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MIL-STD 810 Acceleration Testing

Constant acceleration tests are performed to ensure that material can structurally withstand steady state inertia loads. These are induced by platform acceleration, deceleration, and maneuver in the service environment. Material must be able to function without degradation during and following exposure to these forces.

Acceleration tests aids in determining if material will become hazardous after exposure to crash inertia loads. This method is best for material installed in aircraft, helicopters, manned aerospace vehicles, air- carried stores, and ground/sea-launched missiles.

Keystone Compliance is a reliability life testing lab with significant experience in MIL-STD-810 acceleration testing. Our test engineers have an in-depth knowledge of military life testing and reliability testing for commercial, military, and aerospace products. This includes knowledge of MIL-STD 810H acceleration and MIL-STD 810G acceleration.

The following information is extremely technical in nature. It provides a summary of Method 513.8 acceleration as derived from the MIL-STD 810 acceleration section. Even though the language is from MIL-810 acceleration, it applies previous versions of the standard. This includes MIL-810G acceleration and MIL-810H acceleration testing.

What Are The Effects of Constant Acceleration Testing?

Acceleration effects loads on mounting hardware and internal loads within material. All elements of the materials are loaded, including fluids. The following is a partial list of potentially detrimental effects from high levels of acceleration. If there is an expectation that any of these may occur, material should be sent to an acceleration testing lab.

  • Structural deflections that may interfere with material operation.
  • Permanent deformation, structural cracks, and fractures that disable or destroy material.
  • Broken fasteners and supports that result in loose parts within material.
  • Broken mounting hardware that results in loose material within a platform.
  • Electronic circuit boards that short out and circuits that open up.
  • Inductances and capacitances that change value.
  • Relays that open or close.
  • Actuators and other mechanisms that bind.
  • Seals that leak.
  • Pressure and flow regulators that change value.
  • Pumps that cavitate.
  • Spools in servo valves that are displaced causing erratic and dangerous control system response.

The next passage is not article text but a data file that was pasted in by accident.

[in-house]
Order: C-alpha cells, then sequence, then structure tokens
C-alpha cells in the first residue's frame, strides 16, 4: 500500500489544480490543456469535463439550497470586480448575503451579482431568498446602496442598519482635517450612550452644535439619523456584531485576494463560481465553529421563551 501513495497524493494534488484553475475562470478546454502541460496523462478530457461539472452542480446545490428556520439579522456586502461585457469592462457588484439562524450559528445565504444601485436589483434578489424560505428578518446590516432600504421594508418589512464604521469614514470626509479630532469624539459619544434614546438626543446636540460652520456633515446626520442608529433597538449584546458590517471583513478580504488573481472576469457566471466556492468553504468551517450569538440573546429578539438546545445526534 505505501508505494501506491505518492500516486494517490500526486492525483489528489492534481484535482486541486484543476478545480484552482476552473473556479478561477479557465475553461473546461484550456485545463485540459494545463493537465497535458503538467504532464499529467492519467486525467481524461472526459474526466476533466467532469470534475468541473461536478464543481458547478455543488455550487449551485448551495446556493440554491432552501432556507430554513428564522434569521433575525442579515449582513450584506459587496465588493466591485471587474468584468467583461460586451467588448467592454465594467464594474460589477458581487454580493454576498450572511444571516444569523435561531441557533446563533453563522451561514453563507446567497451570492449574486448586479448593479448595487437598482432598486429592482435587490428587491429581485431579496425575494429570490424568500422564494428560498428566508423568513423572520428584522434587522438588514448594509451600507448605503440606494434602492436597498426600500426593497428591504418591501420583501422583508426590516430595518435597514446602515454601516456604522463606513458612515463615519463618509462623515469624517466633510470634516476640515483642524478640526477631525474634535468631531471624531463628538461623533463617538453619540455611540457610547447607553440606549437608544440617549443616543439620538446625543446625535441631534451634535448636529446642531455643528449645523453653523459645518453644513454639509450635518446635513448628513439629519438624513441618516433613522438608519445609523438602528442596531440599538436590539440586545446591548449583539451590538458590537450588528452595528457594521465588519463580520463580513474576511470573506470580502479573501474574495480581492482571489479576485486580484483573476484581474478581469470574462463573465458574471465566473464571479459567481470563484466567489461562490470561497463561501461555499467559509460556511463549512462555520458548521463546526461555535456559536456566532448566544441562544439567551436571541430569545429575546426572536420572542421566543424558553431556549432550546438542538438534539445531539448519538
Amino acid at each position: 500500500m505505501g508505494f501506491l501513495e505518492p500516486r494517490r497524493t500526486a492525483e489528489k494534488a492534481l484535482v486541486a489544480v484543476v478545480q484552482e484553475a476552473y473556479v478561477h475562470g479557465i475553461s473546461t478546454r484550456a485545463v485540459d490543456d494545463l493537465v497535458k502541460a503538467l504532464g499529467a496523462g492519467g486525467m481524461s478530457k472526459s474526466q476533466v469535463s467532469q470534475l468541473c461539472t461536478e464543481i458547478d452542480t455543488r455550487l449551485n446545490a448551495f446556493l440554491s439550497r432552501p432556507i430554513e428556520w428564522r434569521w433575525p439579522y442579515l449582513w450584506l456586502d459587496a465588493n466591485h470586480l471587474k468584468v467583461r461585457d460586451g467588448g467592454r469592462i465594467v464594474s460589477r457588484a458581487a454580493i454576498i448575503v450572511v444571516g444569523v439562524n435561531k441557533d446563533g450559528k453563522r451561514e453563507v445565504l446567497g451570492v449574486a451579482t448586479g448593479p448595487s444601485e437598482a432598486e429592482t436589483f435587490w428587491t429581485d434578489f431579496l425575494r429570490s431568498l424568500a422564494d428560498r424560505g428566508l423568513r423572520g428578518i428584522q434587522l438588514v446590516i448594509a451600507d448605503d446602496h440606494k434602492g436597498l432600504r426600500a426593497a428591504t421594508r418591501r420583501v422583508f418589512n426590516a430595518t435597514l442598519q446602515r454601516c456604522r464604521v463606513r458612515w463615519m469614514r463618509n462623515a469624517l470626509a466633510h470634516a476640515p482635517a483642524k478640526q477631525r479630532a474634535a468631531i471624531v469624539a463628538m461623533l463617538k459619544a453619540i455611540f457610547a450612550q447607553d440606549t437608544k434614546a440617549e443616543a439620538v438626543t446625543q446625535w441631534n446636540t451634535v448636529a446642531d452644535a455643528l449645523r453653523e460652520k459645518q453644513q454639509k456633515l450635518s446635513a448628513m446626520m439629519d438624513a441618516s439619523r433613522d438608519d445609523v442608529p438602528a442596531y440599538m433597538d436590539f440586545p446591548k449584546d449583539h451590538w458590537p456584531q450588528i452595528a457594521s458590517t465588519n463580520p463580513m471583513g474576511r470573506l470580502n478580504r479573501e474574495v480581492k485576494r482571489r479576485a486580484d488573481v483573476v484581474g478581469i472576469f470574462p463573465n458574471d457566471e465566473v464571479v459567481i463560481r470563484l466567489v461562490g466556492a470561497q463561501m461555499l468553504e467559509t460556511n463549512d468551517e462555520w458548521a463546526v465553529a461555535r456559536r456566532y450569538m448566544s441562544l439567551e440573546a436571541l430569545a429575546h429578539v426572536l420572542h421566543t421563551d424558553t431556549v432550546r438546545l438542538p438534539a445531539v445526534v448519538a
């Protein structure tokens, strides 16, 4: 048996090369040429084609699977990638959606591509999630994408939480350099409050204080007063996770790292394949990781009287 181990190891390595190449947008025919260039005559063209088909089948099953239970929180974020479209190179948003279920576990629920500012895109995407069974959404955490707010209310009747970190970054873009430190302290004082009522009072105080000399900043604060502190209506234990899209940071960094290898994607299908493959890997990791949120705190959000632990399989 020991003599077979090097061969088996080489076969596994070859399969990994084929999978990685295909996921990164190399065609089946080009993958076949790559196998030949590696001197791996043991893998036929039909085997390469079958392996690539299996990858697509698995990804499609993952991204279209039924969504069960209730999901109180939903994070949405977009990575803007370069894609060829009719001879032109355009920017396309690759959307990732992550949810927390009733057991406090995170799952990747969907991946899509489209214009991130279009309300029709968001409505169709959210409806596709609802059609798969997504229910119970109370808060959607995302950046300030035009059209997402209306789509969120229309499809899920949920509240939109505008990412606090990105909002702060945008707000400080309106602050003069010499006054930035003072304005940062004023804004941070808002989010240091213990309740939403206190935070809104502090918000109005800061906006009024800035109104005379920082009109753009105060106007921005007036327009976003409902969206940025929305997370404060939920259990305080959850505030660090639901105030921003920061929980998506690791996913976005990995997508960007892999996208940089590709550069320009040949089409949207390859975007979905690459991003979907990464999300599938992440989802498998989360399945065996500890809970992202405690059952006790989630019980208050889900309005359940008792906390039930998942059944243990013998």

What Considerations Are Important For Choosing the Best Military Acceleration Testing Procedure?

Most material in the acceleration test lab is subject to Procedure I and II, unless otherwise specified. Only aircraft material that is located in occupied areas or in egress and ingress routes is subject to Procedure III. Procedure IV is for special cases of strength testing material that cannot be assessed by Procedures I and II. All acceleration testing procedures must be performed in a military acceleration lab.

Procedure I – Structural Test

Procedure I is used to test if material can structurally withstand the loads induced by in-service accelerations.

Procedure II – Operational Test

Procedure II is used to determine if material will operate properly during and after subjection to loads. These loads are induced by in-service acceleration.

Procedure III – Crash Hazard Acceleration Test

Procedure III is used to show structural failures of material. These failures may present a hazard to personnel during or after a crash. This mechanical life cycle test verifies that material mounting and restraining devices won’t fail. It also verifies that sub-elements are not ejected during a crash.

This procedure is best used for material mounted in flight occupied areas. It is also suitable for material that could block aircrew/passenger egress or rescue personnel ingress after a crash. The crash hazard can also be evaluated by a static acceleration test and/or transient shock test.

The requirement for one or both procedures must be evaluated based on the test item. Crash Hazard Shock Testing should only be required when the system or attachment method has a natural frequency. This frequency is usually below the knee frequency of the shock SRS. Procedure III should be planned for in budgeting and scheduling, until analysis or a laboratory test proves this procedure unnecessary.

Procedure IV – Strength Test

Procedure IV is a strength test primarily intended to generate specific loads in primary structures using sine burst testing. This method may be used as an alternative to static pull or centrifuge testing. It is suitable for testing relatively stiff components, electronics boxes, instruments, or space vehicles.

The sine burst test is a base-driven test where the material is subjected to a few cycles of sinusoidal input. This is usually done below the first resonant frequency of the test article. This is to expose the hardware to a quasi-static loading.

Where is the Best Acceleration Lab to Get an Acceleration Certification for your Product?

Keystone Compliance has been recognized as one of the best acceleration laboratories in the country. Our life cycle test lab is run by expert test engineers, enabling us to provide the best acceleration testing. Our capabilities include testing to commercial, aerospace, and military acceleration testing standards.

Are you looking for an acceleration compliance testing for your product? Talk to our experts to develop a streamlined test plan and receive a professional and affordable quote. Contact us to learn why so many manufacturers rely on Keystone Compliance for their testing services.

There have been several versions of acceleration testing procedures in MIL-STD-810 Acceleration Testing. Below is a list of each version and the appropriate method number: